The Environment

I like the environment. Trees and all that. And I’ll do my best to preserve it within reason. You know, recycling, turning off the light. Stuff like that. But some people take it a bit too far. I’m looking at you, Thomson Airways.

I read an article today, saying that Thomson Airways – the world’s largest charter airline now that ThomsonFly and First Choice Airways have been merged – have successfully operated several commercial flights with their aircraft running on fuel made from chip fat and vegetables. I was impressed with this at first; airlines are one of the main cause of pollution, and using environmentally-friendly fuel is far from inexpensive. It can cost up to four times the amount of standard aviation fuel, apparently. But regardless, they’re powering ahead with it. I’m not sure how I would feel if I was 30,000ft up in the sky, in an airplane operating on what’s leftover from my local chippie, but it seems to work for them.

Anyway, as I was saying. I was impressed that they were doing this – until I read the next paragraph. The next paragraph explained that this fuel is not available in the United Kingdom. Or Europe. To use this fuel, they ship it over from the United States. By the time the fuel has been produced, driven to the ships, shipped across the Atlantic (4,830km at its widest point), driven from the ships to the fuel storage facilities, and then put onto a plane, it’s actually released more emissions than it would have done had they used the standard fuel. I fail to see the point in that.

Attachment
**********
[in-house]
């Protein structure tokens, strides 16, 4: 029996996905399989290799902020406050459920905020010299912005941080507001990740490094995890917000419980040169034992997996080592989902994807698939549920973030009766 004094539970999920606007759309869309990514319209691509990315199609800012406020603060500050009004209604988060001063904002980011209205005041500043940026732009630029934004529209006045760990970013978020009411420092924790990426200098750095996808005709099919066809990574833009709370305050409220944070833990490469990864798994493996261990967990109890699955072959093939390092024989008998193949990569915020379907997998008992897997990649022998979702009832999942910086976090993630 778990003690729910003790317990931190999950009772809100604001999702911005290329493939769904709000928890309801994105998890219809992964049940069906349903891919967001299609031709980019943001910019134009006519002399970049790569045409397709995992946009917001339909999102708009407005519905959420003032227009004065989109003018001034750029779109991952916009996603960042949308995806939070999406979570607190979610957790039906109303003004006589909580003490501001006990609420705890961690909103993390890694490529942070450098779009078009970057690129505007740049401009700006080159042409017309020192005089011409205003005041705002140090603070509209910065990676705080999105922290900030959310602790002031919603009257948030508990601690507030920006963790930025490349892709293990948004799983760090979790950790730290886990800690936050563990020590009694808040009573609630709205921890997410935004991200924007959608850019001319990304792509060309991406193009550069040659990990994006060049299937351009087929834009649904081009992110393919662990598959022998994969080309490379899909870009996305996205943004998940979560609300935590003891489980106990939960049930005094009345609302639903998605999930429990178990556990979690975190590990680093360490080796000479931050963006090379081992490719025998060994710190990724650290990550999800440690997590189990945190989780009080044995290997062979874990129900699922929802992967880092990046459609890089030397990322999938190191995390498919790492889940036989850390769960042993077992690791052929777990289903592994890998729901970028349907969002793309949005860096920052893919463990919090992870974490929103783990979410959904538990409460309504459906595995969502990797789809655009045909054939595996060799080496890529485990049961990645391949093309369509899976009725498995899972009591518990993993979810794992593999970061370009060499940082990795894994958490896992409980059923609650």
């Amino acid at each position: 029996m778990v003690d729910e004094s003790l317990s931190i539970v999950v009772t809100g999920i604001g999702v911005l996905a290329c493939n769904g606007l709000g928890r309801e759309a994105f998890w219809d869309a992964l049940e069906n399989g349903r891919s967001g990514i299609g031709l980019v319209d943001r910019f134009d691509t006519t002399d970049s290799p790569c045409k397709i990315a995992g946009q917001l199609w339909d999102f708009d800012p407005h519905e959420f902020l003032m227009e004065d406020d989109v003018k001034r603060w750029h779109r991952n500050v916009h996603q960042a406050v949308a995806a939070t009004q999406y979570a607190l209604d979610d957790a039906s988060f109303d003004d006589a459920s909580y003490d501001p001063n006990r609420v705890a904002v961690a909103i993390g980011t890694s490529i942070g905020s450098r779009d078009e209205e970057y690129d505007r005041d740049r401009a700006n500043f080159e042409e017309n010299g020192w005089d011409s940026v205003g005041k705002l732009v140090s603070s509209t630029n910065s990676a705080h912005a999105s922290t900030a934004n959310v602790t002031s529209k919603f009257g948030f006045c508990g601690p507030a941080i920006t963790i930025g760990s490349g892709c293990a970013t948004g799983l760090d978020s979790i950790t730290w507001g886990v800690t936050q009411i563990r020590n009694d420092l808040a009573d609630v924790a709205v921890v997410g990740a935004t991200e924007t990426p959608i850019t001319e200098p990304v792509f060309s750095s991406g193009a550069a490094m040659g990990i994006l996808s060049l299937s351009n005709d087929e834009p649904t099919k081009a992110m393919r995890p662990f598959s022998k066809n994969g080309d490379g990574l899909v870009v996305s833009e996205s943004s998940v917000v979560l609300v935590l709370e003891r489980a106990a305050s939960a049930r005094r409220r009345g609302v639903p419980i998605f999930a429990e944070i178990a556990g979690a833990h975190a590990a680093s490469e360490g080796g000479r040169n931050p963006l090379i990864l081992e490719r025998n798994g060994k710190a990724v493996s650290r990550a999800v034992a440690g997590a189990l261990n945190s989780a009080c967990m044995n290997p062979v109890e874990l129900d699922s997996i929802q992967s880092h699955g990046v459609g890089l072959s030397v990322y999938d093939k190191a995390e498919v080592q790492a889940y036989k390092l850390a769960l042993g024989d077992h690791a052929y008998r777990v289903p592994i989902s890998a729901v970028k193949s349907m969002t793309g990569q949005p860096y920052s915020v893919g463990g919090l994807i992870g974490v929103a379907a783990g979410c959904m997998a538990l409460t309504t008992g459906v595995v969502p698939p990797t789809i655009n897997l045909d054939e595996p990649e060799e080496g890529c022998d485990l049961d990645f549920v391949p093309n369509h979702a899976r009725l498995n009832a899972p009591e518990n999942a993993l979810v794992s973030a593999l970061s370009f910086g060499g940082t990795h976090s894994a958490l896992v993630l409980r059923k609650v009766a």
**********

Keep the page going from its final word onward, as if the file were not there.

Presumably if the fuel ever took off (excuse the pun) they would make some kind of facility to produce the fuel in the UK, what with airports such as London Gatwick, Manchester and Birmingham being the airline’s main bases. Who knows.

It’s like those leaflets people put through your door, telling you to save forests. If there is a more hypocritical thing on this planet, I would love to see it. Those companies have a choice – leave things as they are, or cut down half the forest to make these leaflets, that everyone will throw away without reading, and probably only 30% of people will actually recycle when doing so. Someday they might figure this out, and stop. My letterbox lives in hope.

I know that ‘every rose has its thorn’, or whatever the can’t-have-the-good-without-the-bad saying is, but sometimes I can’t help but feel it’s all a bit ridiculous. So, Mr Thomson Airways CEO, if I were you I’d just stick to putting your old newspapers in the blue bag, and turning the light off when you leave the room. Let the chippies keep their fat.


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